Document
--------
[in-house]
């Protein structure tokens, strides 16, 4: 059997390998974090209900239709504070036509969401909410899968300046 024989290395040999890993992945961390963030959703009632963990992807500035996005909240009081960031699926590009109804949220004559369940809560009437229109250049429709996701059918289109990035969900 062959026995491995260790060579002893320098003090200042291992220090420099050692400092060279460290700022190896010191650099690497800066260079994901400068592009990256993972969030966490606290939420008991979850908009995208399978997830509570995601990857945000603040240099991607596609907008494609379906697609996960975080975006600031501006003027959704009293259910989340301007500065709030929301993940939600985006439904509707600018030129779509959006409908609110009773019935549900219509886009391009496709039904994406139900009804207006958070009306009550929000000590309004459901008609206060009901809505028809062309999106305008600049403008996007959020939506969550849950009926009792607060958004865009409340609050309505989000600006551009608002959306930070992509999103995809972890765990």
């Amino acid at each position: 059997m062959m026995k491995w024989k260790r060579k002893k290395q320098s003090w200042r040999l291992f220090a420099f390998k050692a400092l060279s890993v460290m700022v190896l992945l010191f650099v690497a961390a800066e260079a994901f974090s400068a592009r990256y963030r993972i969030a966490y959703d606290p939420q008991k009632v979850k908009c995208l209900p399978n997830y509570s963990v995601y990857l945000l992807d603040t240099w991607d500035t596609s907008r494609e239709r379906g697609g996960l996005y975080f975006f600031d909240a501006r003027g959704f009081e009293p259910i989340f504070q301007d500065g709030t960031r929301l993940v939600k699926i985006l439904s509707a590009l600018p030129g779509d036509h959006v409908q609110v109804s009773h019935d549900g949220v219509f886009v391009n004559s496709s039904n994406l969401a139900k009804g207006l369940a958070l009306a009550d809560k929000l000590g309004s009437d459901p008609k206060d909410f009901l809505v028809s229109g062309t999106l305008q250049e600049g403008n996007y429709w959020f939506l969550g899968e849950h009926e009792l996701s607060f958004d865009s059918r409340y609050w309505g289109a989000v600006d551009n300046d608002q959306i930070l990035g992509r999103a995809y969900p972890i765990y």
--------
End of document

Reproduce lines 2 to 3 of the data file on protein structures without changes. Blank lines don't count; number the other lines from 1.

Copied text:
């Protein structure tokens, strides 16, 4: 059997390998974090209900239709504070036509969401909410899968300046 024989290395040999890993992945961390963030959703009632963990992807500035996005909240009081960031699926590009109804949220004559369940809560009437229109250049429709996701059918289109990035969900 062959026995491995260790060579002893320098003090200042291992220090420099050692400092060279460290700022190896010191650099690497800066260079994901400068592009990256993972969030966490606290939420008991979850908009995208399978997830509570995601990857945000603040240099991607596609907008494609379906697609996960975080975006600031501006003027959704009293259910989340301007500065709030929301993940939600985006439904509707600018030129779509959006409908609110009773019935549900219509886009391009496709039904994406139900009804207006958070009306009550929000000590309004459901008609206060009901809505028809062309999106305008600049403008996007959020939506969550849950009926009792607060958004865009409340609050309505989000600006551009608002959306930070992509999103995809972890765990």
């Amino acid at each position: 059997m062959m026995k491995w024989k260790r060579k002893k290395q320098s003090w200042r040999l291992f220090a420099f390998k050692a400092l060279s890993v460290m700022v190896l992945l010191f650099v690497a961390a800066e260079a994901f974090s400068a592009r990256y963030r993972i969030a966490y959703d606290p939420q008991k009632v979850k908009c995208l209900p399978n997830y509570s963990v995601y990857l945000l992807d603040t240099w991607d500035t596609s907008r494609e239709r379906g697609g996960l996005y975080f975006f600031d909240a501006r003027g959704f009081e009293p259910i989340f504070q301007d500065g709030t960031r929301l993940v939600k699926i985006l439904s509707a590009l600018p030129g779509d036509h959006v409908q609110v109804s009773h019935d549900g949220v219509f886009v391009n004559s496709s039904n994406l969401a139900k009804g207006l369940a958070l009306a009550d809560k929000l000590g309004s009437d459901p008609k206060d909410f009901l809505v028809s229109g062309t999106l305008q250049e600049g403008n996007y429709w959020f939506l969550g899968e849950h009926e009792l996701s607060f958004d865009s059918r409340y609050w309505g289109a989000v600006d551009n300046d608002q959306i930070l990035g992509r999103a995809y969900p972890i765990y």